Support for HDR formats: One of the real ironies in the TV market is that Samsung, perhaps the biggest player, does not support Dolby Vision. Almost all other manufacturers do as well (although not on every model).
As a baseline, all HDR TVs support HDR10, although HDR10 only transmits adjustment information to the TV once at the start of a movie. Dolby Vision and HDR10+ continually send it throughout the film, allowing each scene (and, if required, each frame) to be modified separately.
HDR10 appears to be an excellent option.
Dolby Vision and HDR10+ are more appealing. HDR10+ is Samsung’s brainchild, and the company’s most recent televisions support it. Unfortunately, while several streaming services already provide HDR10+ (which takes very little additional bandwidth), most of the company’s rivals have yet to adopt the technology. On the other hand, many sets support the HLG standard, extensively used throughout Europe.
Contrast: Contrast is the distance between the darkest and brightest points in a picture in terms of brightness. Increased contrast is also a part of HDR. A high-contrast TV is HDR, even though we’ve never heard the term before. I think it just doesn’t sound sexy. In any case, the stronger the contrast, the more delicate detail the tv can provide.
Color: Even in the market center, we’ve witnessed a noticeable improvement in color acuity (realism), with TVs from Hisense, TCL, and Vizio displaying much more accurate reds and greens (just about any TV will do blue well).
It’s mainly due to the widespread usage of quantum dots, although even TVs without them have improved their color accuracy (Sony TVs in particular).
LED-backlit LCD vs. OLED: The picture quality by OLED TVs has a sumptuous feel to it that appeals to many people, including myself. Because each sub-pixel has its light source, you get near-perfect darkness when you turn the pixels off. Light bleeds around and through LED-backlit LCD TVs, which aren’t perfect shutters.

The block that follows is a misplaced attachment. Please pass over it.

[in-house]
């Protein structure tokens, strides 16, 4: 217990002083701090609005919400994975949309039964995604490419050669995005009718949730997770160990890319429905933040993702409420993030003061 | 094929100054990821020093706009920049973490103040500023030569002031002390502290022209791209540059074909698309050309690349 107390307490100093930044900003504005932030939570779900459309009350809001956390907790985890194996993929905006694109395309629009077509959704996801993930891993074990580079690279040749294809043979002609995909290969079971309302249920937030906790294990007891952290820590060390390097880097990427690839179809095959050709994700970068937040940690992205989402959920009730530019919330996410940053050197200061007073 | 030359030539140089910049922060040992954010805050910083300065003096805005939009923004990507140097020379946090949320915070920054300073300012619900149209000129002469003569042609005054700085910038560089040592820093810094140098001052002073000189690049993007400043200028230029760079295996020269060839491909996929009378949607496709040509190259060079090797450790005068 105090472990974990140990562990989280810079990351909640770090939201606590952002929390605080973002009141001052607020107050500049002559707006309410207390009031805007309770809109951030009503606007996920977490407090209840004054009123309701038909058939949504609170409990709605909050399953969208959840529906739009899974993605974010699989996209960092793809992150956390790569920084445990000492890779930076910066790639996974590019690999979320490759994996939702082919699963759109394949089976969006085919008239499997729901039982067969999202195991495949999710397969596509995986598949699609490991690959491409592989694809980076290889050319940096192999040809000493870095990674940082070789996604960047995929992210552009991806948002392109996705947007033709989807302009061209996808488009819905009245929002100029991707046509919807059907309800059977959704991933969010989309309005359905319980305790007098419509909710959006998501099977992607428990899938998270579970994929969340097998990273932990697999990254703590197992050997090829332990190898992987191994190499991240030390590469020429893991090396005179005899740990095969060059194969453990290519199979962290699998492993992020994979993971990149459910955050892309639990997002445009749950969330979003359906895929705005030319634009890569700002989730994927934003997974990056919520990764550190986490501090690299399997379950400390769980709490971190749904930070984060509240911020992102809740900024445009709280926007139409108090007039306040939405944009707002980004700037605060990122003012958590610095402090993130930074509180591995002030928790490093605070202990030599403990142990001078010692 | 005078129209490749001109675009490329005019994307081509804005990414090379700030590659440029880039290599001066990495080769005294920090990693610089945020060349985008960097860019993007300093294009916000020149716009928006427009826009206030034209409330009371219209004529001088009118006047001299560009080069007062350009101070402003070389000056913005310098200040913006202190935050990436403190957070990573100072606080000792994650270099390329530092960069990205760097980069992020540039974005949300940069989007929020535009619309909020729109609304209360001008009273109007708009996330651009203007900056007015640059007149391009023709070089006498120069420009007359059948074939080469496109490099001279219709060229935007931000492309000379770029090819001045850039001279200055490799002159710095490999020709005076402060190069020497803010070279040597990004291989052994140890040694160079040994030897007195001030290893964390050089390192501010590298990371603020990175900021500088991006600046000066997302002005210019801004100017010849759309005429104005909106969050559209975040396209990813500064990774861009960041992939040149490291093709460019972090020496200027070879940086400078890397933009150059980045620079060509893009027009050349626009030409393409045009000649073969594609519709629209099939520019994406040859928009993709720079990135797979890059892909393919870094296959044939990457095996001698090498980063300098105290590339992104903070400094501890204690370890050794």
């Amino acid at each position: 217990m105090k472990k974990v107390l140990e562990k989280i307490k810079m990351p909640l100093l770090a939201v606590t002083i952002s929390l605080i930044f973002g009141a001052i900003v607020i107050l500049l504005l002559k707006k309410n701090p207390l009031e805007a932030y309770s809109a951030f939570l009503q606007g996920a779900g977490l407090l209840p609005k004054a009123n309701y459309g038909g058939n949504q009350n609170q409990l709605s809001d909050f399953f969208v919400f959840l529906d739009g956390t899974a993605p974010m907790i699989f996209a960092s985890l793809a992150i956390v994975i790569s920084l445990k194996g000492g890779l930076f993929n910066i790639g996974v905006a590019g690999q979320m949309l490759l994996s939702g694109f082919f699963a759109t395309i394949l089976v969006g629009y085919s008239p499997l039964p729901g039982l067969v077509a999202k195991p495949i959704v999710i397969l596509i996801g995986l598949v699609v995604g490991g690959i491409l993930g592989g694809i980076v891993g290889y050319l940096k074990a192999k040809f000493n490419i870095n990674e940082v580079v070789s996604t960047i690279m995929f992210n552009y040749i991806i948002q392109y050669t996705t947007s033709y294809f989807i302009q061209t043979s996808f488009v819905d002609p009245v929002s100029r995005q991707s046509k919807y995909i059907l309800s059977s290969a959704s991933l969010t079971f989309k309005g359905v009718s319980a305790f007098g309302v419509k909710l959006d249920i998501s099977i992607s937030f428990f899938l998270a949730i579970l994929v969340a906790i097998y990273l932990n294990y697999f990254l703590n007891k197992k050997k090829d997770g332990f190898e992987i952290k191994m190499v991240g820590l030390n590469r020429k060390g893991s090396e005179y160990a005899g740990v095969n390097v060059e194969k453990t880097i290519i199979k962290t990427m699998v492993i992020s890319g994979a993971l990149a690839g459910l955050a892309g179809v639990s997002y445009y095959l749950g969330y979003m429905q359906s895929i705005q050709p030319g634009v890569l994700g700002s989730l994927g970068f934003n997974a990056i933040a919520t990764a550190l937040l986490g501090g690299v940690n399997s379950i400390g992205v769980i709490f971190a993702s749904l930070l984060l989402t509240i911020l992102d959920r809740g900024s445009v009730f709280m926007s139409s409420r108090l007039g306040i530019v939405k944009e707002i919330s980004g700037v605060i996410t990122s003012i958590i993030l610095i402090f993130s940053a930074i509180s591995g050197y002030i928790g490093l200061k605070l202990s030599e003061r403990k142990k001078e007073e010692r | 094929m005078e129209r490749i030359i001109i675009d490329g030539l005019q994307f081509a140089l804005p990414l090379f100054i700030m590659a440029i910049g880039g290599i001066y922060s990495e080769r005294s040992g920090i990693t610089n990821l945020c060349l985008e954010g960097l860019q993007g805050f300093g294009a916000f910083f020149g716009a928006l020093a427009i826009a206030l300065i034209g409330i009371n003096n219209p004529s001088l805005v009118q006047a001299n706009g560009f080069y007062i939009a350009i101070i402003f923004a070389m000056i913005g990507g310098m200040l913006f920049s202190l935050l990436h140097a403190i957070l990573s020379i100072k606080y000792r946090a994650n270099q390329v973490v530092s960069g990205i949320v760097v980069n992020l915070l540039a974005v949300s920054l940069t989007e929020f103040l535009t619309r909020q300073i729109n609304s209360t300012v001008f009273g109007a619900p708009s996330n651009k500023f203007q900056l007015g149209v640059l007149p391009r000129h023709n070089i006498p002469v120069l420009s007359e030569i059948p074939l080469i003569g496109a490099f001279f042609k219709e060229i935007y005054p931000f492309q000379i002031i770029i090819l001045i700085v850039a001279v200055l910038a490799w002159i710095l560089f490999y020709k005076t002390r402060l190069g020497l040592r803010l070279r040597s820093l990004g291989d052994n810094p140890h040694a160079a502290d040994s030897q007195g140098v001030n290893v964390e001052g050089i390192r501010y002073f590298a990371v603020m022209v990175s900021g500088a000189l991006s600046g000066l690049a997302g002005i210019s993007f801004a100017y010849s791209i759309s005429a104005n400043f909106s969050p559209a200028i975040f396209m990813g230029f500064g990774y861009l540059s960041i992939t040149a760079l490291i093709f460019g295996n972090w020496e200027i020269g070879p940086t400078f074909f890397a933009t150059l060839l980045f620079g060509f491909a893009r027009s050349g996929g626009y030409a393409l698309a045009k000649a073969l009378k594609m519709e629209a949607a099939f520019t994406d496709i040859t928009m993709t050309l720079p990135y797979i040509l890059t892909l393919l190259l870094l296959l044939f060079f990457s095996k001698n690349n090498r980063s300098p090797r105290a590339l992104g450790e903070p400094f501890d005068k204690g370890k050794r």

Even the best LED/LCD TVs cannot compete with OLED’s black levels. (See below for a deeper look at Mini-LED.) On the other side, they can provide far greater peak brightness, compensating for most material and helping HDR really stand out.
The main disadvantages of OLED as technology are its short lifespan and burn-in, which results in ghosts of past pictures staying on the screen. LG says that its TVs would last 100,000 hours at half brightness when 500 nits become 250 nits and are calculated based on the TV displaying standard dynamic range material. HDR content will reduce the life of an OLED.
Those downsides will never bite you if you use the tv regularly (two hours each day). Or, at the very least, not for a long time. On the other hand, using OLEDs for signage, all-day viewing, or generating static pictures is not suggested.
Micro-LED (not to be mistaken with mini-LED backlighting) is a non-organic self-emitter technology that avoids all of these drawbacks, but it’s still too pricey for us to include in this discussion.
OLED remains the most popular choice for most consumers when using their eyes alone despite the caveats and economics. Puppies on a bed of velvet!
More definitions may be found here and link to our most existing smart TV reviews.